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NSW Government warns residents not to disturb asbestos, which is lurking in a third of homes


A hidden death trap is lurking in one in three NSW homes sparking a grave new warning.

As part of National Asbestos Awareness Week, the NSW Government is urging residents to be be careful when dealing with the dangerous and potentially deadly substance.


Houses or workplaces built before the 1990s have a high chance of containing harmful asbestos.


NSW Better Regulation Minister Kevin Anderson warned asbestos was found in one in three homes.

“Many older houses have been built using materials containing asbestos and when it is in good condition it poses little health risk,” he said.

“But when cut or drilled, small asbestos fibres are created which can be inhaled, potentially leading to harmful asbestos related diseases.”

More than 300 people in NSW have been diagnosed with a dust-related disease due to exposure in the workplace during the last financial year.

This is down from 472 the previous year.

2004 : Generic image of asbestos, 2004 photo.
Camera IconAsbestos is found in about one in three homes. Credit: News Corp Australia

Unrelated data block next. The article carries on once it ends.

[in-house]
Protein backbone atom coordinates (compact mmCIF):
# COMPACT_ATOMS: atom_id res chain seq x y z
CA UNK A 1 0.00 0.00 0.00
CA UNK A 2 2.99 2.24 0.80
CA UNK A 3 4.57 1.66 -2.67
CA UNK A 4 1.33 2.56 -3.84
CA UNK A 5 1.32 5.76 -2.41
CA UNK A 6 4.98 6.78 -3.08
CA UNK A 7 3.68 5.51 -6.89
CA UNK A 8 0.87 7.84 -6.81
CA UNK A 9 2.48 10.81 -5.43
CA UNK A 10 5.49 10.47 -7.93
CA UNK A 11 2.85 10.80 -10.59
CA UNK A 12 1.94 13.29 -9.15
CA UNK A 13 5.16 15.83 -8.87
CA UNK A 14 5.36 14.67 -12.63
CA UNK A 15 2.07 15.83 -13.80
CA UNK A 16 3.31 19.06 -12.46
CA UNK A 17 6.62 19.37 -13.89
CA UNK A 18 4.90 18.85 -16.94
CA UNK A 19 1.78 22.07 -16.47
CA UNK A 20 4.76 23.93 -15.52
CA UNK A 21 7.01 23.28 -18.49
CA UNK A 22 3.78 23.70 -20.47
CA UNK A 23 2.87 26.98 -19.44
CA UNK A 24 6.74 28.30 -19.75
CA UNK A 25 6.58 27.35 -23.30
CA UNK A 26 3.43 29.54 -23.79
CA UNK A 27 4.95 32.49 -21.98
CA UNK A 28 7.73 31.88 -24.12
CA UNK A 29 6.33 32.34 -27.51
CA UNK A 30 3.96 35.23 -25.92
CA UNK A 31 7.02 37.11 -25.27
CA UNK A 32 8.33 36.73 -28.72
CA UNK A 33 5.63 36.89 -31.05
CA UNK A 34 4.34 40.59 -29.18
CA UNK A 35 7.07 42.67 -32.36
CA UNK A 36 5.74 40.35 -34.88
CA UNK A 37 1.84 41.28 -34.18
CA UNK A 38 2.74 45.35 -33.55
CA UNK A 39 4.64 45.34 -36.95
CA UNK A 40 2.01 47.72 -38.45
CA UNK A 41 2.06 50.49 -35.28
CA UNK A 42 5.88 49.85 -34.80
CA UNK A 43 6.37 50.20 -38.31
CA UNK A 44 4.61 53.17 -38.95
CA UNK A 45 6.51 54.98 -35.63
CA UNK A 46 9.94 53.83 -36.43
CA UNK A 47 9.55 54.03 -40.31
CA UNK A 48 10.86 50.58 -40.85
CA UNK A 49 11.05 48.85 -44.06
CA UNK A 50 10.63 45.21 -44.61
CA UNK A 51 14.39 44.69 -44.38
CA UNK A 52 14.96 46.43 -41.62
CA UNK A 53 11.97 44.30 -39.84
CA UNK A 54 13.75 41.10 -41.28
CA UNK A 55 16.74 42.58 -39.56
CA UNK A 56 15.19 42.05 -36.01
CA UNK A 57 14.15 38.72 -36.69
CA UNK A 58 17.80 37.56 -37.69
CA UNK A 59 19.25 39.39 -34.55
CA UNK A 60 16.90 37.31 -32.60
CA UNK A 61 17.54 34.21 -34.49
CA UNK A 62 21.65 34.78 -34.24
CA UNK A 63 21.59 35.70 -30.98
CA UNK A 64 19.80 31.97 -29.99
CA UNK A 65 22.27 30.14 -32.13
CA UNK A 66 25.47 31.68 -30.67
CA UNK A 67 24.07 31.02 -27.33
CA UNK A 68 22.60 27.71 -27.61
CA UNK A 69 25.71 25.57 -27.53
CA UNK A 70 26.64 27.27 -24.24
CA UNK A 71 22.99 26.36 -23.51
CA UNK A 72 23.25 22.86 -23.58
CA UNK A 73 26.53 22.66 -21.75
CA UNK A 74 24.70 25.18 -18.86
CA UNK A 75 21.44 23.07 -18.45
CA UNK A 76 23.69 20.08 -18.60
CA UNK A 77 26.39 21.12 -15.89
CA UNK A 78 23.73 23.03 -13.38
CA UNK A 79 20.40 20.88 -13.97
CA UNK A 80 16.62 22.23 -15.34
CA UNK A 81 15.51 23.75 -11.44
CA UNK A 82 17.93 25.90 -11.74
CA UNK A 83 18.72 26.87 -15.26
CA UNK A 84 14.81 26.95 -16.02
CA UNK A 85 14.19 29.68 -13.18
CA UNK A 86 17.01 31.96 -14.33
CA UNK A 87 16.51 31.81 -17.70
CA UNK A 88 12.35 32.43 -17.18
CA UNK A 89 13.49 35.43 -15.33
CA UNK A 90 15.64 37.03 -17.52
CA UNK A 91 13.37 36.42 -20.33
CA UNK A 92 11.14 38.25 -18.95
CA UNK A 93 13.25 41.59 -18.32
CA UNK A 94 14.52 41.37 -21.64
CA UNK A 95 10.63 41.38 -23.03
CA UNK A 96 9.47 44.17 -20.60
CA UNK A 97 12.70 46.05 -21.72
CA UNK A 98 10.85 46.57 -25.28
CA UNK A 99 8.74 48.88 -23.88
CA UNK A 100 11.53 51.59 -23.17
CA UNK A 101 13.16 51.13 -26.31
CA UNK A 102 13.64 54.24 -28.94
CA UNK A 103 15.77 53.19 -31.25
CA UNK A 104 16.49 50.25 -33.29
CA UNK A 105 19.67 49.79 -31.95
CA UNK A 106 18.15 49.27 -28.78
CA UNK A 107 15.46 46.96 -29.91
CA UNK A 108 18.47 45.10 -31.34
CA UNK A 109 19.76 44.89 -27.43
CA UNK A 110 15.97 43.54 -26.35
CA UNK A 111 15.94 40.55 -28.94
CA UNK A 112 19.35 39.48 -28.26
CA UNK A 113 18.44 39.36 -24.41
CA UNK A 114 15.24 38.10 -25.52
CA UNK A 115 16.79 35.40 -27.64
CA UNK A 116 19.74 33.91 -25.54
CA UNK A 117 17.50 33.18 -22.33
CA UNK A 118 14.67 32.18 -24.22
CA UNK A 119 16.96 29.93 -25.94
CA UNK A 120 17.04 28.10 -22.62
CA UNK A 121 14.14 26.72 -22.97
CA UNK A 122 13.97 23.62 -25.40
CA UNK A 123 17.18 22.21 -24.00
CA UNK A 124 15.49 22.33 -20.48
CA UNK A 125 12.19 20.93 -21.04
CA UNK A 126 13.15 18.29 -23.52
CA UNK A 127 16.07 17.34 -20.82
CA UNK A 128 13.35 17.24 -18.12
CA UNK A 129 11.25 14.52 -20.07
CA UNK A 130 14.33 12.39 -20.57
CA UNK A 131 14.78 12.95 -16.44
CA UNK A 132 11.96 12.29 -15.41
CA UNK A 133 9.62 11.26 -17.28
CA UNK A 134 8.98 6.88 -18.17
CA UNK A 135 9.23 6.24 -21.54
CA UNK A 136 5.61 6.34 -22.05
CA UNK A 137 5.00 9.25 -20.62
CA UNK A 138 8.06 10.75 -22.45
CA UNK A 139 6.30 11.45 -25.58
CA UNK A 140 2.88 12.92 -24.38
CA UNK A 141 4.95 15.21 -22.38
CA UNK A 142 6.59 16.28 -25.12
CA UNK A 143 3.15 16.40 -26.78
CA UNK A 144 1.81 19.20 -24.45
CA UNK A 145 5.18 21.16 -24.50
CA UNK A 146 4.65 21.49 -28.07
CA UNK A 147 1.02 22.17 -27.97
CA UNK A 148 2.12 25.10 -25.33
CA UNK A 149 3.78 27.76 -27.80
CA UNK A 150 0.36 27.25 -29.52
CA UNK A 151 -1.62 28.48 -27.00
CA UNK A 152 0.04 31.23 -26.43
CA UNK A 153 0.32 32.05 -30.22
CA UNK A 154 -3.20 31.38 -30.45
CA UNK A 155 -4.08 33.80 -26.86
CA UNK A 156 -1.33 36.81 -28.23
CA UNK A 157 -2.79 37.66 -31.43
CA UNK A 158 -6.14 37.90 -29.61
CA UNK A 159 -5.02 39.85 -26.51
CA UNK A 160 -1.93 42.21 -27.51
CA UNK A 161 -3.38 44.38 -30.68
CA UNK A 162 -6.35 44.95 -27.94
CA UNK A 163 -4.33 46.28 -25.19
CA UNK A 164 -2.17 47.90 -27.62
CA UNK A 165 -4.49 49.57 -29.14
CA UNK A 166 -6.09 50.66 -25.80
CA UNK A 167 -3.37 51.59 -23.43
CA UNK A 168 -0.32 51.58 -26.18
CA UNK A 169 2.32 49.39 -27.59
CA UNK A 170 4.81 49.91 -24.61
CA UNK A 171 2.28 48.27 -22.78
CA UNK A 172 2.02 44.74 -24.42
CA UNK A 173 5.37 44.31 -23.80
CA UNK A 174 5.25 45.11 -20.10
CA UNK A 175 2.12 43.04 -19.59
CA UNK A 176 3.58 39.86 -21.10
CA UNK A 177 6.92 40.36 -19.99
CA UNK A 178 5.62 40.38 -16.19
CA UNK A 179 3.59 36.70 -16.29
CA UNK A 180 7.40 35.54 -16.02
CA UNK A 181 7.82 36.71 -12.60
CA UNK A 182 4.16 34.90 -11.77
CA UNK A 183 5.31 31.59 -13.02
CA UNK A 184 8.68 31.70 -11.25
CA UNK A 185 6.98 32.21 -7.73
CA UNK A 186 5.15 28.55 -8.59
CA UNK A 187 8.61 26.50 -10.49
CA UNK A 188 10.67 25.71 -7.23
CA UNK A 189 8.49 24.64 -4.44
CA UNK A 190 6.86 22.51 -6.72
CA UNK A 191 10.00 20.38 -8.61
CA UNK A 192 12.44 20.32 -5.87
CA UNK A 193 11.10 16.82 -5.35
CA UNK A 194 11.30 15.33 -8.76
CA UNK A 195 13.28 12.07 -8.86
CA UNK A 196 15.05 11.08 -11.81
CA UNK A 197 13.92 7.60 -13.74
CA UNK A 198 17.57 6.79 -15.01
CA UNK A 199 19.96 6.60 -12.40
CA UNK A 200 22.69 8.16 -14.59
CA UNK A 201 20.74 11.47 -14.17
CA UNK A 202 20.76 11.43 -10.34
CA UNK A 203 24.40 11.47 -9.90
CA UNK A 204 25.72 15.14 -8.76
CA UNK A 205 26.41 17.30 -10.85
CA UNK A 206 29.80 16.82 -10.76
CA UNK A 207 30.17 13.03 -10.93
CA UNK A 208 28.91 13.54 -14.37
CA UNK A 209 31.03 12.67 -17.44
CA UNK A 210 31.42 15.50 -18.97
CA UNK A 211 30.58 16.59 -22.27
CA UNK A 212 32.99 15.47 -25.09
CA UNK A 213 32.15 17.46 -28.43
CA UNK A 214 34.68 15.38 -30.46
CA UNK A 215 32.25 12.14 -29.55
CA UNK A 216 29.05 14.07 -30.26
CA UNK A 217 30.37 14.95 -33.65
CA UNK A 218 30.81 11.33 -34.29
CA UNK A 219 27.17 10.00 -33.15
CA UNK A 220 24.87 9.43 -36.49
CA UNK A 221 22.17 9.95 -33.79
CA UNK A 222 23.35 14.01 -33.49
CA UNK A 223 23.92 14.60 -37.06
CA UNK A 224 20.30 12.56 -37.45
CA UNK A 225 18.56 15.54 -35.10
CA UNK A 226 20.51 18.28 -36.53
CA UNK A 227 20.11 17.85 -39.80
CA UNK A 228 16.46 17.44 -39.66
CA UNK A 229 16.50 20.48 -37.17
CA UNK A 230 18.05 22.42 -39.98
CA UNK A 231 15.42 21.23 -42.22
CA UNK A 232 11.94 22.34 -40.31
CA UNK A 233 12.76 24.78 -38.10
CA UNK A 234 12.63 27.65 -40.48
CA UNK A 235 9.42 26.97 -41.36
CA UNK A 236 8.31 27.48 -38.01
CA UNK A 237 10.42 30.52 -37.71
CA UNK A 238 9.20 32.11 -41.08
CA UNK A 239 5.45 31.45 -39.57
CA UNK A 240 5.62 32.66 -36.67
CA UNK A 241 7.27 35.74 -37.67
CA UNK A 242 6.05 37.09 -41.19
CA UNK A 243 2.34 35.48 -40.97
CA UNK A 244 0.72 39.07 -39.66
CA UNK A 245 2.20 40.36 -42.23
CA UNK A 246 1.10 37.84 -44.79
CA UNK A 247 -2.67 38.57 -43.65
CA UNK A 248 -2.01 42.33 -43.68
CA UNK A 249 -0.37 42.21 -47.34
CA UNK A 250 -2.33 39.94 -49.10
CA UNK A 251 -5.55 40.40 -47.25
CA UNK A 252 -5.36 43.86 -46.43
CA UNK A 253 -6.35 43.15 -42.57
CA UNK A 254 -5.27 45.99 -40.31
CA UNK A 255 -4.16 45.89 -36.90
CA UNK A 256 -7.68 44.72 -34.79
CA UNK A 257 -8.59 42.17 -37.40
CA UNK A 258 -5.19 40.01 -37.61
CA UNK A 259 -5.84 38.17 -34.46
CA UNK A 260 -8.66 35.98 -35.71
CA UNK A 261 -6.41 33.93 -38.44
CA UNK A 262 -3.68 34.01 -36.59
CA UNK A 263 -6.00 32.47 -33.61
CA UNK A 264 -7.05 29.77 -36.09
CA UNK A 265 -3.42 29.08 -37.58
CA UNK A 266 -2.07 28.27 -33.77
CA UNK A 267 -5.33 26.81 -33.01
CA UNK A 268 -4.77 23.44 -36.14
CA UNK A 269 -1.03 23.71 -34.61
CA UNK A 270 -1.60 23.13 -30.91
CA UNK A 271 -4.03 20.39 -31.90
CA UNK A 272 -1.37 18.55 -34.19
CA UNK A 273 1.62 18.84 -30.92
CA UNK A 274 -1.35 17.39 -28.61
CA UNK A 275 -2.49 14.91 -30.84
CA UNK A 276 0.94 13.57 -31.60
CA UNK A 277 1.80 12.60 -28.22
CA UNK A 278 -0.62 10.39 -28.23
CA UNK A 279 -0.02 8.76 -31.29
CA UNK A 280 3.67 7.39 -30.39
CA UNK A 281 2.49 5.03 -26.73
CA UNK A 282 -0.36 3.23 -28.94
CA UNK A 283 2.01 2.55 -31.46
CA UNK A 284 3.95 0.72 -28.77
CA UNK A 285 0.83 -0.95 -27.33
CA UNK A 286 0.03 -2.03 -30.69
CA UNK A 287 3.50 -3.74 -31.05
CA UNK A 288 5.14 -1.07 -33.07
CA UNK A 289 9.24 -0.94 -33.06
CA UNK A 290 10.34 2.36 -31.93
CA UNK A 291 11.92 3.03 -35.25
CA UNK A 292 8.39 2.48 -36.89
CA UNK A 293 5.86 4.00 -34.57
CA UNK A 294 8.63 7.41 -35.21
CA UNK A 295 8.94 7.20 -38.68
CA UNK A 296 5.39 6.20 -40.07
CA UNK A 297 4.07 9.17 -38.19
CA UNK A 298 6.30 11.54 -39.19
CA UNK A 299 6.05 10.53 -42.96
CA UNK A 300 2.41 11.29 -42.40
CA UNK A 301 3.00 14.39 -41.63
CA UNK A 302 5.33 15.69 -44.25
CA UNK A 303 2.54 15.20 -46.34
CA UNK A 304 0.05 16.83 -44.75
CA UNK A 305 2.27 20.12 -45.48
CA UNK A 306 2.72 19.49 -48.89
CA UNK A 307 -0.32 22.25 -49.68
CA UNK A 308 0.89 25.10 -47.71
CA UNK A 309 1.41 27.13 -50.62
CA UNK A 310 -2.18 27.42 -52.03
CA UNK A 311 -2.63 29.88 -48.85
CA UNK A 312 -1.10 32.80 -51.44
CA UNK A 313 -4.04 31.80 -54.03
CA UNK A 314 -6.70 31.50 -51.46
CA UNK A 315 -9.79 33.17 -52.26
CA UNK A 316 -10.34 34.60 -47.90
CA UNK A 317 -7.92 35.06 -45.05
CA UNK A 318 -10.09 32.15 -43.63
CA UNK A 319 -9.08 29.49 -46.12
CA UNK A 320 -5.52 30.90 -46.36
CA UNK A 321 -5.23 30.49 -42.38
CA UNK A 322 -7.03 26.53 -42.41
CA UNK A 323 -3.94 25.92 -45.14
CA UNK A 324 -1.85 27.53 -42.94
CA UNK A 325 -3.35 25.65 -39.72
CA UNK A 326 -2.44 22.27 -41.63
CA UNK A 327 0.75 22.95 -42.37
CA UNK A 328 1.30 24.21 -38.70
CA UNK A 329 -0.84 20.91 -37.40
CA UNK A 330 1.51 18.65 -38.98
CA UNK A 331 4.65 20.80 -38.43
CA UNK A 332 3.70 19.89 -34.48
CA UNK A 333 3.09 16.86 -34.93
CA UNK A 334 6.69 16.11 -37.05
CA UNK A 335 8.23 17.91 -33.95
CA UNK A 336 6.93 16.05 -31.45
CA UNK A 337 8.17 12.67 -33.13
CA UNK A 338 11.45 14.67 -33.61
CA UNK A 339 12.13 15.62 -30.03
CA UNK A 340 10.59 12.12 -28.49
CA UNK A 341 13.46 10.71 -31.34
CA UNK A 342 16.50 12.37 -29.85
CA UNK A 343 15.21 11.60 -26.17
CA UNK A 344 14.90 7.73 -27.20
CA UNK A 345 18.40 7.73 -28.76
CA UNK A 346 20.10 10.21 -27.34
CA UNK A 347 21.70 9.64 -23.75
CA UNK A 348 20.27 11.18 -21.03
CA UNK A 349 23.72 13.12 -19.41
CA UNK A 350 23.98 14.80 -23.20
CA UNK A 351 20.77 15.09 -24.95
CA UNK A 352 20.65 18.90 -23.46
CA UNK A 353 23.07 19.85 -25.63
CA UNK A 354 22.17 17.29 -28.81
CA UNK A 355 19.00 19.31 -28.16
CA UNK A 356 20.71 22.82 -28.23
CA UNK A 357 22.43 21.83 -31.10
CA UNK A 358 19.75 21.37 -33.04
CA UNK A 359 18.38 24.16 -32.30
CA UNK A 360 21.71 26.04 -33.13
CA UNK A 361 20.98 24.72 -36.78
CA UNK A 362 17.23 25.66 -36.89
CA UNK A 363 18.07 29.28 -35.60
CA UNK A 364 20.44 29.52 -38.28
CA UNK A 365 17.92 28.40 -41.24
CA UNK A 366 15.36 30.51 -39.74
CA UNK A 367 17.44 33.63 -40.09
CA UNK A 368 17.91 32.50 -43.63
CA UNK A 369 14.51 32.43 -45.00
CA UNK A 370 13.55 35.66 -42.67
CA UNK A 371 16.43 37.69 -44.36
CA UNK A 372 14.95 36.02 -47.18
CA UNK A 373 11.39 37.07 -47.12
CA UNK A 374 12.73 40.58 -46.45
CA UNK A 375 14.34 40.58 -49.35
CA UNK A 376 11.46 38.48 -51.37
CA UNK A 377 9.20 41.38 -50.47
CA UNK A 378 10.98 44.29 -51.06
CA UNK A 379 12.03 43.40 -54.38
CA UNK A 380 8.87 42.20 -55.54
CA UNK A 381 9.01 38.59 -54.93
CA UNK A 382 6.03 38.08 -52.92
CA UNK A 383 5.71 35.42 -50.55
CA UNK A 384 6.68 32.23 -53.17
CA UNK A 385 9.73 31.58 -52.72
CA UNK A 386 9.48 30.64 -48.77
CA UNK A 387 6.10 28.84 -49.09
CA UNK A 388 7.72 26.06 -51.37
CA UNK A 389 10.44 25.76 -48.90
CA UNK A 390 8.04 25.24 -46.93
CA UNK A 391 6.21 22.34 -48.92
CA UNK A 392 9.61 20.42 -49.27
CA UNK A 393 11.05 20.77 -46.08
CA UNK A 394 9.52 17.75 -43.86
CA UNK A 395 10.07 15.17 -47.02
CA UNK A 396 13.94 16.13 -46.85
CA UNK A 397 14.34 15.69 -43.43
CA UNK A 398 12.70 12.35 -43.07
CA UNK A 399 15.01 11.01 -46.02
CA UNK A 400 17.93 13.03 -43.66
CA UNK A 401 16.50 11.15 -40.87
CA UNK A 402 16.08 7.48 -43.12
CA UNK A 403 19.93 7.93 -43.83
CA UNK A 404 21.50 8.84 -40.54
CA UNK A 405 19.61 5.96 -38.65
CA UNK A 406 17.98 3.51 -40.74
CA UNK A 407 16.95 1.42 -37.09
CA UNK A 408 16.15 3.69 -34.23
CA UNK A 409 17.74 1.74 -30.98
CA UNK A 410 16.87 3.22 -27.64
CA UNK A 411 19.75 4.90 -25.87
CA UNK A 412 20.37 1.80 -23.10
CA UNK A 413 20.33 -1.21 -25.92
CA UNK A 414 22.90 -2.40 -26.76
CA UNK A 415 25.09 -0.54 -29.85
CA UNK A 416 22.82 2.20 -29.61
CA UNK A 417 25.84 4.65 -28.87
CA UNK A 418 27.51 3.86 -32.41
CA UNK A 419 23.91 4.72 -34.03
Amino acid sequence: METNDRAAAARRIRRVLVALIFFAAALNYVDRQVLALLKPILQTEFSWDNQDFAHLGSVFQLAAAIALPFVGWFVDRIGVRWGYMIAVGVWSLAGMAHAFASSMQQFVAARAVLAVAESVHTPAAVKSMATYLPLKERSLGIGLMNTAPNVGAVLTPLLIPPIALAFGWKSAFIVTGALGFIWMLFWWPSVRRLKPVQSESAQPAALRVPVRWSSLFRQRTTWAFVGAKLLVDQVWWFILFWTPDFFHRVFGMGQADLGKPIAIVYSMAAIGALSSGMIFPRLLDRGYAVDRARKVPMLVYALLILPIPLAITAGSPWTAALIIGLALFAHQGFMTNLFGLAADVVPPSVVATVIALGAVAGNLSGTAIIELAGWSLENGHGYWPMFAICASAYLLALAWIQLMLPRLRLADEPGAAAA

“People working with asbestos should conduct asbestos awareness training and wear appropriate PPE at all times,” Mr Anderson said.

The NSW Government received 27,321 notifications about the removal of asbestos last year but inspectors issued more than 500 improvement notices, 162 prohibition notices and 53 penalty notices to the asbestos removal and demolition industries.

Residents living or working in older buildings have been warned not to disturb or damage it.

An Adelaide father-of-three opened up earlier this week about being diagnosed with mesothelioma in August 2017.

Mathew Werfel, 45, was exposed to asbestos fibres between the 1990s and early 2000s when he worked for a contractor, repairing fences at Housing Trust homes, as well as renovating properties.

He unaware they contained the dangerous material.

There is no cure for mesothelioma, which kills within one to three years on average.

Mathew Werfel was diagnosed with the terminal cancer after discovering a lump in his groin in 2017. Supplied
Camera IconMathew Werfel was diagnosed with the terminal cancer after discovering a lump in his groin in 2017. Supplied Credit: Supplied

It is a form of cancer in the mesothelium, which is the protective lining on the inside of body cavities and the outside of internal organs.

“I started to think about my family, my wife and children, and what I would miss out on,” Mr Werfel said.

“The weeks leading up to my CT scans (done every six months) are always a worry.

“You don’t sleep at night thinking of all of the reasons you need to live.”

Mr Werfel was previously awarded a $3.1m compensation payout from former asbestos manufacturer James Hardie.

But a South Australian Supreme Court decision reduced that compensation to $2.2 million in December last year.

– additional reporting by Emily Cosenza

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